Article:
BETWEEN THE BURIED AND ME The Anatomy Of (Victory) Rating: NNNN
Whenever I get that old nostalgia monkey chewing my ear about all the music I listened to growing up, I either feel all warm and fuzzy or slightly embarrassed until my brain changes the subject again. North Carolina's metal/hardcore BTBAM have decided to go a step past sweet reminiscing into full-blown homage territory for a bunch of tunes that obviously had some great effect on them. It works. What's most interesting here is in the varied song choices the band made and how well they can pull it all off. Sure, there are metal covers of Metallica, Pantera and Faith No More, but these guys also kick out King Crimson, Blind Melon, Queen and even one of the few decent Counting Crows songs out there. Musically the band's range is impressive, and singer Tommy Rogers can even keep up with Freddie Mercury, and that's no small beans.
BURN TO BLACK Mach 666 (Urgent Music) Rating: NNNNN
Holy shit-freaking awesome! I know expectations are high for this record, due to their bass player being Sam Dunn, the filmmaker responsible for the recent celebrated documentary Metal: A Headbanger's Journey, but after a listen you won't second-guess the fact that Toronto's new metal saviours Burn to Black have put out an incredibly accomplished and endlessly punishing album. Mach 666 both showcases the band's fiery talent, like guitarist Paul Harrington and exceptionally good drummer Evan Johnston, and dishes out the most exciting elements of hyper-fast Swedish thrash bands like At the Gates and the Crown, along with some fine death metal breakdowns and a wee pinch of black metal ambience for show. Singer Rob Ouellette's voice is menacing and perfectly suited to the bad-assedness of songs like Winter Rancid Skies and, well, pretty much every other song as well. If the band keeps this up, it won't be long before they're on par with metal's international elite.
CRADLE OF FILTH Thornography (Roadrunner) Rating: NNN
Always a favourite with the mall goths, and serving as a sort of gateway band into extreme music, England's Cradle of Filth have been playing grandiose, symphonic blackened metal for more than a decade, with an appealing if predictable slant. Album number seven sees singer Dani Filth grunting and shrieking his way through heavy-handed gothic wordplay perfect for anyone who regularly drinks Shiraz out of goblets by candelabra light while wearing crushed velvet. Nothing too jaw-dropping, but enough thrashy riffs and blasting drums to satisfy the band's minions of the night... or something.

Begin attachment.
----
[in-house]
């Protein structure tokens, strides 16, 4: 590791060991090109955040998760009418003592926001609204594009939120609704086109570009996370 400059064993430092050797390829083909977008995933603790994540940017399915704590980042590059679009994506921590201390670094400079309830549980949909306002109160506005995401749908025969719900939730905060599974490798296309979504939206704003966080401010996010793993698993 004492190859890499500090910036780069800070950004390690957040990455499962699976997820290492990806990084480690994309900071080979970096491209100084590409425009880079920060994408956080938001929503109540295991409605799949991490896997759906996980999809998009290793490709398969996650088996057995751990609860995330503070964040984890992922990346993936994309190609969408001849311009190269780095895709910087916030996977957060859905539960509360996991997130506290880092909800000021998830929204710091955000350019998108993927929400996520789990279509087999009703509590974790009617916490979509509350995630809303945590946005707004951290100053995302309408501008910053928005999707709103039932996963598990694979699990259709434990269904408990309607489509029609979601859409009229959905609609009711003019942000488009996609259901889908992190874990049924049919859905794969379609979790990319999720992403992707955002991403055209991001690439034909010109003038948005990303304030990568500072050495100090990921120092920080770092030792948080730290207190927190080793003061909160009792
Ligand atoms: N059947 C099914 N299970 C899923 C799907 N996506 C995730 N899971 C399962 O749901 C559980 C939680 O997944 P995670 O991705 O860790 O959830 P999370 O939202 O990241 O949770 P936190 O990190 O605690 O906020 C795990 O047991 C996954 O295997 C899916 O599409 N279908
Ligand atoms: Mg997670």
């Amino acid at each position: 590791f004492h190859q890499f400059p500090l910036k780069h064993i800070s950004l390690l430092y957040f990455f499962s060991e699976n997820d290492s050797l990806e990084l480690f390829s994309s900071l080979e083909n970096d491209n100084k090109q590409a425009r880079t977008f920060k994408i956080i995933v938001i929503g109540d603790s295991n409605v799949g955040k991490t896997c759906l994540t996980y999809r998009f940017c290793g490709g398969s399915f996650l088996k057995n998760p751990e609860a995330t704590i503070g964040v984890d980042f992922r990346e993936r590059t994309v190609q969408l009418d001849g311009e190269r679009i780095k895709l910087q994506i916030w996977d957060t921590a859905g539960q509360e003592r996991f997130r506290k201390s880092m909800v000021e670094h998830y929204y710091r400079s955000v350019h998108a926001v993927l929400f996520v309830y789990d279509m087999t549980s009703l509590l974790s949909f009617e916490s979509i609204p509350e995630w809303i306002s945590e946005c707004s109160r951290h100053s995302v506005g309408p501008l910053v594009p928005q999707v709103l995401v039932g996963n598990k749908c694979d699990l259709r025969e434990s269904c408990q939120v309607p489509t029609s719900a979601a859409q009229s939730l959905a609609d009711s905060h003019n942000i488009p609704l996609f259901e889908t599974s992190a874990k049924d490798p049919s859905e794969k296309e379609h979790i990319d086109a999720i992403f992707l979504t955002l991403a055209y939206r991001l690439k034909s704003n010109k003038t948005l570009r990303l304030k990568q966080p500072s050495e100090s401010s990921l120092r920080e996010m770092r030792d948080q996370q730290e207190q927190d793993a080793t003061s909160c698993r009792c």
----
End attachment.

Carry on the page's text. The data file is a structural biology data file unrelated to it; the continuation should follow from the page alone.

DEFTONES Saturday Night Wrist (Maverick) Rating: NNNN
I like the Deftones. That's cuz they're generally an awfully likeable band with a knack for writing songs that are catchy, heavy and totally distinct. You know a Deftones song when you hear it, due to their heavy groove, crunchy guitars and singer Chino Moreno's hauntingly dissonant voice. Saturday Night Wrist melds the heavy with the unusual, like on U, U, D, D, L, R, L, R, A, B, Select, Start (the old Nintendo joystick code for unlimited lives!!!), an electro-jazz ambient instrumental, and Pink Cellphone, a swirling, cinematic hiphop track complete with a bizarre female spoken-word guest spot that ends with And that's why British people have bad teeth. Amen. Wrist is yet another excellent record from mainstream hard rock's only real hope.
TENACIOUS D The Pick Of Destiny (Sony BMG) Rating: NN
When the film Tenacious D In The Pick Of Destiny was initially screened for focus groups late last year, audience reaction was reportedly so bad that it had to be re-shot. But before anyone sees the updated version (slated to open November 22), Sony has shrewdly released the soundtrack to try squeezing in some sales to diehard fans of Jack Black and the D before those movie reviews start pouring in. And there should be some interest, because Black and his acomplice Kyle Gass return (with former Nirvana drummer Dave Grohl) to the same sort of fantasy metal parody concept of their 2001 self-titled debut, and apparently metal is cool again, according to the New York Times. As you would expect, there's a sizable dose of frightfully droll wordplay from Black to go with the purposefully overblown sonic bluster. In addition, there are guest appearances by Meat Loaf and Ronnie James Dio, which looks a lot better in print than their contributions actually come off. That comedy gap between concept and finished product appears to be par for the course with Black's ventures.